FINRA Expungement Takes on Aspects of a Psychiatric Case

February 2, 2021

FINRA's expungement process routinely comes under attack from all quarters. Public advocates decry the seemingly facile and questionable manner by which serious allegations of consumer fraud are deleted from public databases. Those who represent associated persons complain that unsubstantiated and even fraudulent aspersions are unfairly memorialized, and that the time and costs of removal are prohibitive. A recent FINRA expungement case highlights many of the problems inherent in the flawed process.

Case In Point

In a FINRA Arbitration Statement of Claim filed in June 2020, associated person Claimant Ruediger sought the expungement from his Central Registration Depository records ("CRD") of a customer dispute. In the Matter of the Arbitration Between Daniel John Ruediger, Claimant, v. Ameriprise Financial Services, LLC, Respondent (FINRA Arbitration 20-01850)

Respondent Ameriprise supported the requested relief but asserted various affirmative defenses. The customer involved in the underlying complaint was notified of the hearing but did not participate. 

Expungement Recommendation

The sole FINRA Arbitrator recommended the expungement of the customer complaint based upon a FINRA Rule 2080 finding that the customer's claim, allegation, or information is factually impossible, clearly erroneous, or false; and that Claimant Ruediger was not involved in n the alleged investment-related sales practice violation, forgery, theft, misappropriation, or conversion of funds. 

Bill Singer's Comment

Notwithstanding that I love to tell a good tale, truly, I cannot improve upon FINRA Arbitrator Kenneth James Pedersen's raconteurial skills, as set forth in his rationale:

The Customer, a resident of Bend, OR, contended in a December 2016 email to Respondent that Claimant, a resident of Portland, OR, recommended an annuity investment to him that was unsuitable in that it carried unreasonable surrender charges, and was inconsistent with his objectives. Upon review, Respondent found the annuity to be appropriate to the Customer's goals and objectives as expressed by him and, by letter dated January 24, 2017, rejected his complaint. The Customer did not pursue the matter additionally in any forum, and no money or other consideration was exchanged.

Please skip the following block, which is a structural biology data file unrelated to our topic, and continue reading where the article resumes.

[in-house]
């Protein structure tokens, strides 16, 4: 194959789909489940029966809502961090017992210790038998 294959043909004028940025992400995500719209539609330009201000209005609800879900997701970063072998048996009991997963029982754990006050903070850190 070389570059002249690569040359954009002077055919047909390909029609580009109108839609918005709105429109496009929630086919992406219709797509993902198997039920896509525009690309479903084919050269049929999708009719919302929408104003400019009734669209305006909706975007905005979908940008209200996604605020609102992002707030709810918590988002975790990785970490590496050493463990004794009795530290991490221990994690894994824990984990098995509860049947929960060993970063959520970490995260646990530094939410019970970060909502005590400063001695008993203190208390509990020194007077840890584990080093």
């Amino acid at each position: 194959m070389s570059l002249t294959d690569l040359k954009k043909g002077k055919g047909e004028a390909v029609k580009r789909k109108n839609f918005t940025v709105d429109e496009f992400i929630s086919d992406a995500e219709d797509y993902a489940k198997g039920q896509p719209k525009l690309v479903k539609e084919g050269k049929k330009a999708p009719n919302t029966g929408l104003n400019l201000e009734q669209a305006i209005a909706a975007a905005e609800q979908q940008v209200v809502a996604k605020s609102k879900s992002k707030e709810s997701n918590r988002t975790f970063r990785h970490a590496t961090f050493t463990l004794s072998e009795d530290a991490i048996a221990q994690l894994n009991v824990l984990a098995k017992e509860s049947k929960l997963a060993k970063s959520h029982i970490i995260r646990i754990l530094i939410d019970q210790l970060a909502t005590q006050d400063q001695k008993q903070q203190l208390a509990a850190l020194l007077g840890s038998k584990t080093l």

The evidence at the January 19, 2021 hearing established that Claimant was not involved in the alleged unsuitable investment recommendation. The contact with the Customer was made by a different representative of Respondent, who disclosed the nature of the annuity investment and explained the surrender fee structure to him and his wife. Claimant was not a supervisor of the representative who worked with the Customer. Claimant was not directly or indirectly involved in the transaction at issue and did not know of it until after the other representative quit working for Respondent. Due to an apparent psychiatric issue, the other representative began to harass Claimant and his family. The harassment took the forms of alarming social media posts and, as pertinent here, making false accusations about him to his clients and co-workers. At one point, the other representative travelled across several states to Respondent's headquarters and attempted to impersonate Claimant and thereby injure his reputation. The other representative persuaded the Customer to file a complaint against Claimant with Respondent. 

Based on these facts, the information in the CRD system is "clearly erroneous" under FINRA Rule 2080(b)(1)(A) in that Claimant had no role in influencing the Customer to purchase the annuity or in implementing the purchase. Even if he had, the evidence shows that the annuity was not unsuitable for the Customer's investment goals and timeline. The Customer's email contending otherwise is not credible given his execution of the "Variable Annuity Purchase Summary and Disclosure" form. 

The evidence clearly establishes that Claimant was not involved in any sale to the Customer. In fact, he was unaware of the transaction that gave rise to the alleged investment related sales practice violation until months after the other representative left the employ of Respondent. As such, Claimant is entitled to expungement of the incident from his CRD under FINRA Rule 2080(b)(1)(B). 

The allegation is also false under Rule 2080(b)(1)(C). Claimant played no role in the Customer's decision to invest in the annuity and was not the supervisor of the representative who worked with the Customer. As such, Claimant is not chargeable with failing to supervise the other representative. 

Finally, I agree with Respondent that retaining the information on Claimant's CRD records would serve no positive regulatory purpose and would in fact create a false impression of impropriety where none exists. . . .